Firefighters struggled yesterday in fighting Montana wildfires that have burned homes and caused injuries. One new fire was reported south of Ashland, and two others erupted in Gallatin Canyon south of Bozeman. One of the Gallatin Canyon fires was contained by late afternoon. The 19 Mile Fire is about 2 percent contained at 4,000 acres; it’s southeast of Butte, south of I-90 and north of Highway 2. Firefighters are working on structure protection in the Whiskey Gulch area.
According to an AP report, a new wildfire in Paradise Valley near Yellowstone National Park took off Wednesday and resulted in minor injuries to firefighters and members of the public. The Pine Creek Fire caught residents unaware; they were forced to flee the village of Pine Creek, south of Livingston, without packing any bags. Park County Commissioner Marty Malone said about 200 people live in the area and that some tried to fight the fire themselves, including a man who turned a hose on the flames until the power to an electric water pump was cut off by the fire and the water stopped running.
The fire’s now at 12,000 acres with zero containment; a red flag warning is in effect through Saturday. There are approximately 150 personnel assigned, including two hotshot crews, nine engines, two water tenders, two dozers, and four helicopters. Additional resources will be arriving throughout the day.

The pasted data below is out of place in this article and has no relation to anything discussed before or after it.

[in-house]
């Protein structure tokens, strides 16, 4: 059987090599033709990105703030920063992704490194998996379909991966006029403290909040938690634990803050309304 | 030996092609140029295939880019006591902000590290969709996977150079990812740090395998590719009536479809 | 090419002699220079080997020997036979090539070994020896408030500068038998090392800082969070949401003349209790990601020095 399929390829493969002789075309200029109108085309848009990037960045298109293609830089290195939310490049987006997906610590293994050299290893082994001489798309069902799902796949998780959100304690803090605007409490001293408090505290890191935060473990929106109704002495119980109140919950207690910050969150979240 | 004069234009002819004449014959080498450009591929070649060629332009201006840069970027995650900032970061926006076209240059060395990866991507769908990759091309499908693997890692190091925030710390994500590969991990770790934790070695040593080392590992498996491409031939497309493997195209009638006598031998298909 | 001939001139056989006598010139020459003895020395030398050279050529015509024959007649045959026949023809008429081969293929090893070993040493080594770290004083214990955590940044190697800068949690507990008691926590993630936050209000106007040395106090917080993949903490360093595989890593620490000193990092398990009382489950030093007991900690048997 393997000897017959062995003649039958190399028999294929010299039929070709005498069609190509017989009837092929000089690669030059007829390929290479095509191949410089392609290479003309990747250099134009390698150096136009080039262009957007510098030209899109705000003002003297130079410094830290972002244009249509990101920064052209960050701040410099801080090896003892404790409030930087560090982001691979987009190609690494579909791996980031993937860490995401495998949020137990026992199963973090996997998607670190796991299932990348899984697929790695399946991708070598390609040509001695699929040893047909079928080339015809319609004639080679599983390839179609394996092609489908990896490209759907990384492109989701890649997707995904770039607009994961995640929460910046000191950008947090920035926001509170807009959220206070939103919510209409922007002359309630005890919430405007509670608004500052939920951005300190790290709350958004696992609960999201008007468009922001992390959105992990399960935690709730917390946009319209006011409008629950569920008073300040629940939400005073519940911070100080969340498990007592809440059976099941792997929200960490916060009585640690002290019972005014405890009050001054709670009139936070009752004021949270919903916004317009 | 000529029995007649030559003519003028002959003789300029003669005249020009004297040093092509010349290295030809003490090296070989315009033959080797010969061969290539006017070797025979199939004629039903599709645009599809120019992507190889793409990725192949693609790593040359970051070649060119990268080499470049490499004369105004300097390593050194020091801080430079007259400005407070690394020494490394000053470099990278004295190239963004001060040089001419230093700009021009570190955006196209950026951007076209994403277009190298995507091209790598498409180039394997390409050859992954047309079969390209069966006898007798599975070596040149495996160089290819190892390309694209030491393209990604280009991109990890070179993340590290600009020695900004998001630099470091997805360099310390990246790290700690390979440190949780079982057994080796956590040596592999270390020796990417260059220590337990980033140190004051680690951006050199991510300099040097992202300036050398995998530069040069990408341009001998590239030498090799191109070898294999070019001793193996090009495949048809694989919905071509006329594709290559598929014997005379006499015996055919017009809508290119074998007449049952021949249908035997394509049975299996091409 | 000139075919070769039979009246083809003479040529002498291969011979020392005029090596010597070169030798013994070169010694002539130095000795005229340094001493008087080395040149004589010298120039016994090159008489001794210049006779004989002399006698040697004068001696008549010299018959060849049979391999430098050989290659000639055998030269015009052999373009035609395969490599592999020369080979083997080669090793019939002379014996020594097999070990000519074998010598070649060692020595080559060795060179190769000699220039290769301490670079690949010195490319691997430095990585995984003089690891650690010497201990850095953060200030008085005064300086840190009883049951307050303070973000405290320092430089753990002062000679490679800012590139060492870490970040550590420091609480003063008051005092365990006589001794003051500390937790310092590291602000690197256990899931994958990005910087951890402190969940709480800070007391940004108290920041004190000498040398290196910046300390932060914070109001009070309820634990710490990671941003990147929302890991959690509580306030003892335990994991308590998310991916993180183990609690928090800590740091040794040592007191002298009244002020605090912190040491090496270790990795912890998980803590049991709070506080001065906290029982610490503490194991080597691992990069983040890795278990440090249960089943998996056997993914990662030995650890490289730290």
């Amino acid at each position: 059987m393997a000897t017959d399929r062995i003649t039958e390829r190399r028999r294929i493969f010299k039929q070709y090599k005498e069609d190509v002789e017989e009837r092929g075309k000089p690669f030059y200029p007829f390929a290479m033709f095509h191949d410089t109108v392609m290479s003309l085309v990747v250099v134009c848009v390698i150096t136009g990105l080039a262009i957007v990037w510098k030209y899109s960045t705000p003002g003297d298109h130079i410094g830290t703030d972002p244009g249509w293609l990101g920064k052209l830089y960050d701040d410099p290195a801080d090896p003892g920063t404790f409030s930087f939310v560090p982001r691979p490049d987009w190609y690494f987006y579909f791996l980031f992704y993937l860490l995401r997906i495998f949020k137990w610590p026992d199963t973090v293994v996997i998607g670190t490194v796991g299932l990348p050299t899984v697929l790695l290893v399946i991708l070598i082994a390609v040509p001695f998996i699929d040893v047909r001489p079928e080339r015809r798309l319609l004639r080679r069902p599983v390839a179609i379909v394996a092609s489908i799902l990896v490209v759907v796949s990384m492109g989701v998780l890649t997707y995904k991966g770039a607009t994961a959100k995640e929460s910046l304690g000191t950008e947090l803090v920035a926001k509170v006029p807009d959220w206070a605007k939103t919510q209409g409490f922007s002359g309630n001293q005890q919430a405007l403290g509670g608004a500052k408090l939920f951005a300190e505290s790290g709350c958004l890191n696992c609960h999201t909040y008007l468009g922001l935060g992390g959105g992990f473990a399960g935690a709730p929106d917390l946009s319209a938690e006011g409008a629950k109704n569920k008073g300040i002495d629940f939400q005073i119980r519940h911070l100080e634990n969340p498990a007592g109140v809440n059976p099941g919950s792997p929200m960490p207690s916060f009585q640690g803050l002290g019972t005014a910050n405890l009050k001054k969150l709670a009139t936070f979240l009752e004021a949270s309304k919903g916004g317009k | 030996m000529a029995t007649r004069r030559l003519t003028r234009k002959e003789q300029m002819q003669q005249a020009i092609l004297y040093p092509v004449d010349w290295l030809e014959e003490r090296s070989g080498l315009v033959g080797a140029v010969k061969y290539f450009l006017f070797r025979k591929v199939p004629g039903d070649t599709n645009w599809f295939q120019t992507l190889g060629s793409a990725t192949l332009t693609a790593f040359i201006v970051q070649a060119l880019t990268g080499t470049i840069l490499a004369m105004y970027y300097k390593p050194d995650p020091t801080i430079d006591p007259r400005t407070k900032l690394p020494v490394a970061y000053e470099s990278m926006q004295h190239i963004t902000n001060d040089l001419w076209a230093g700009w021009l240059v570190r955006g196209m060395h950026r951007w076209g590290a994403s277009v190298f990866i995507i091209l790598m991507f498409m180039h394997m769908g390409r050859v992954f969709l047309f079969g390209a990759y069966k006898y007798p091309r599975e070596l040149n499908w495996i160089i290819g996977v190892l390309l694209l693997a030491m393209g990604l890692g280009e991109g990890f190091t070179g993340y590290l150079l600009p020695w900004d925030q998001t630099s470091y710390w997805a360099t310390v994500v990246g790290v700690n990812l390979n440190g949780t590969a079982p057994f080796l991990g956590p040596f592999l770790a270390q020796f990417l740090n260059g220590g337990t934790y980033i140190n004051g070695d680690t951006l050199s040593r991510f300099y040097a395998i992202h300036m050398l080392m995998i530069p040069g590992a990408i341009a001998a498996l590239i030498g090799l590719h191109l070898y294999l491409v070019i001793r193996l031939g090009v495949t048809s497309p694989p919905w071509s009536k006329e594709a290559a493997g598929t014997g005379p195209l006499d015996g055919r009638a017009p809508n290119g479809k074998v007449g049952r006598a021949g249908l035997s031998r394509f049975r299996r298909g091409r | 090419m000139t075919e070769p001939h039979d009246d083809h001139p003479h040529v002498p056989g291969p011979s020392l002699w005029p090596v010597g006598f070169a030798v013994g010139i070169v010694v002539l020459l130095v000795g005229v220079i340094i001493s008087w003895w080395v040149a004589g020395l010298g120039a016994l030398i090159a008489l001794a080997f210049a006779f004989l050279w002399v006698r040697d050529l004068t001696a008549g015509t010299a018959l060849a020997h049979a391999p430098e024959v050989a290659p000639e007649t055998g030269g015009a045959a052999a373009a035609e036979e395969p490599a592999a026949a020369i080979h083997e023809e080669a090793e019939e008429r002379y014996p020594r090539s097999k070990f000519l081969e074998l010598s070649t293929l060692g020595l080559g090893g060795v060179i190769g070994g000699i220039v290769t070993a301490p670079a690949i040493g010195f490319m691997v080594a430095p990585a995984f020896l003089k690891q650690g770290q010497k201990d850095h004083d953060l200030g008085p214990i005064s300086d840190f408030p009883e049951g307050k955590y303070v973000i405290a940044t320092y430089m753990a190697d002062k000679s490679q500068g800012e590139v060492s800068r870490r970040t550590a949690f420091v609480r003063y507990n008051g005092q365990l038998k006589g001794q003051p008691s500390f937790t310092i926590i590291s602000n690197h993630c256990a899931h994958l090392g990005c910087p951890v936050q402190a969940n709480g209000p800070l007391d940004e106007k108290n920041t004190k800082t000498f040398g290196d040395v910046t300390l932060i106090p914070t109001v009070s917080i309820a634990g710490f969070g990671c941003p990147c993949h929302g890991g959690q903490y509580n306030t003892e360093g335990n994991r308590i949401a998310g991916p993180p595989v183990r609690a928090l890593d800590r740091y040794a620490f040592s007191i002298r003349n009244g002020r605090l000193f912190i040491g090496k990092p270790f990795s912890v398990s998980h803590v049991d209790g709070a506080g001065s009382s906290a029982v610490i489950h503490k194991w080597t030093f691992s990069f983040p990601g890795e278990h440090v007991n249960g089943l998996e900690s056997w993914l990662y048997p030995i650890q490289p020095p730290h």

Some residents have been allowed back to their homes. East River Road is closed from the north junction at highway 89 down to just south of Barney Creek. Pine Creek Road is also closed. Areas that are still closed to all residents are those that live on Deep Creek Road, Deep Creek Bench Road, and Deep Creek Road South Fork. The area from Pool Creek down south to Barney Creek is closed to all residents, and also along Pine Creek Road.
High temperatures and erratic winds have pushed the fires through drought-dry fuels. With nine large fires burning in Montana, officials said there was increasing competition for adequate equipment and personnel. “We are making do with what we can get,” said U.S. Forest Service information officer Karen Tuscano.